The moulding above with the green walls is a good example of this, and it also has a classical frieze. Please see some gorgeous friezes here!
Another beautiful and popular crown in the late 18th century into the early 19th century and beyond is the Georgian-style crown.
Georgian is the parallel period in England. If you don’t already know, our Federal style was based on the Georgian style. There are numerous Georgian crown molding profiles, but one of the most popular, still to this day, is the crown with a box and then a step-back crown with or without dentil molding.
Above is a perfect example of a Georgian-style crown atop the door casing. I believe it’s possible it was restored (meaning replaced) as it’s in exceedingly pristine condition.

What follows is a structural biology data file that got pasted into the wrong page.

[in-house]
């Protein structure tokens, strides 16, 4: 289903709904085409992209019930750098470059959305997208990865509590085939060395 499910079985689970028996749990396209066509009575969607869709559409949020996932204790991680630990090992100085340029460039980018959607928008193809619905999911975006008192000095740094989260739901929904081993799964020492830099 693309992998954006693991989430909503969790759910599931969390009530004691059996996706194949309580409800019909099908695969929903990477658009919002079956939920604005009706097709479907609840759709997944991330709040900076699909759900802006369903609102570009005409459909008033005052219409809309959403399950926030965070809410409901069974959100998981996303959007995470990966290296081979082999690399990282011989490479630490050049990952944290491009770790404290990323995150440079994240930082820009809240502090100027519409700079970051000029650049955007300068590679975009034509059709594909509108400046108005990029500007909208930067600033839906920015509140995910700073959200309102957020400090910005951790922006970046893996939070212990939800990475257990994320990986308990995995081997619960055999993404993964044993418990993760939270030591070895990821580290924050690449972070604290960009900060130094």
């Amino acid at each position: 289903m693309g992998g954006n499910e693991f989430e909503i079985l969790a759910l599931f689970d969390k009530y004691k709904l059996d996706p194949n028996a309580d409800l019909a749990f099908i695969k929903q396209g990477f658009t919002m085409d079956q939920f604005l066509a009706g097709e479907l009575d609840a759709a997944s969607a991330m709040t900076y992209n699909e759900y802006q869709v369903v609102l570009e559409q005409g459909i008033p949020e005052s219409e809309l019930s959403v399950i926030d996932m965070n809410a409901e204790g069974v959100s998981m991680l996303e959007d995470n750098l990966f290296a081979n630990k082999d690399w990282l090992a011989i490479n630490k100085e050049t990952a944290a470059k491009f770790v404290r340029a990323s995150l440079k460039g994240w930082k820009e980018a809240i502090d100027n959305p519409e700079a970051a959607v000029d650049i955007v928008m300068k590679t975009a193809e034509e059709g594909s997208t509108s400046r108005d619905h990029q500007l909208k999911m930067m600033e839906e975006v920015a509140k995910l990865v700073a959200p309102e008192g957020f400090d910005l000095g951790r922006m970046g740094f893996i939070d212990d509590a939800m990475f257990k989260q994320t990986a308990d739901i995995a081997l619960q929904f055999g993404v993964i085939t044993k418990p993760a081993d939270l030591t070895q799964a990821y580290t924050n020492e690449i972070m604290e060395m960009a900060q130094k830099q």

This is from last January; I was very lucky to go on a tour of the Prescott House, an early 19th-century Federal beauty across from Boston Common.
It is owned and maintained by the Colonial Dames of Massachusetts. To join, one must be able to tie their American ancestry to before the Declaration of Independence was signed in 1776.
For Thursday, I will share more images from the Prescott House and more examples of beautiful mouldings that will enhance your space.
As a preview, I love the moulding below, which is plaster from an English company I’ll share on Thursday. This is a terrific example of most of the crown is on the ceiling. This will optically raise your ceiling a few inches, and if you paint it a light blue-green, it will lift it further. The ceiling will float.
Gifting is available!
***I’m running a promotion until the end of the year.
The beauty of this moulding is what happens when you install it “upside down.” Or rather, in the opposite direction.
Doing this doesn’t lower the ceiling but gives one a small frieze. You could also run it the first way and do a baseboard trim underneath to create the frieze.
This is a wonderful trim for an eight-foot or higher ceiling.
Okay, hope you’re all doing well these last days before the holiday!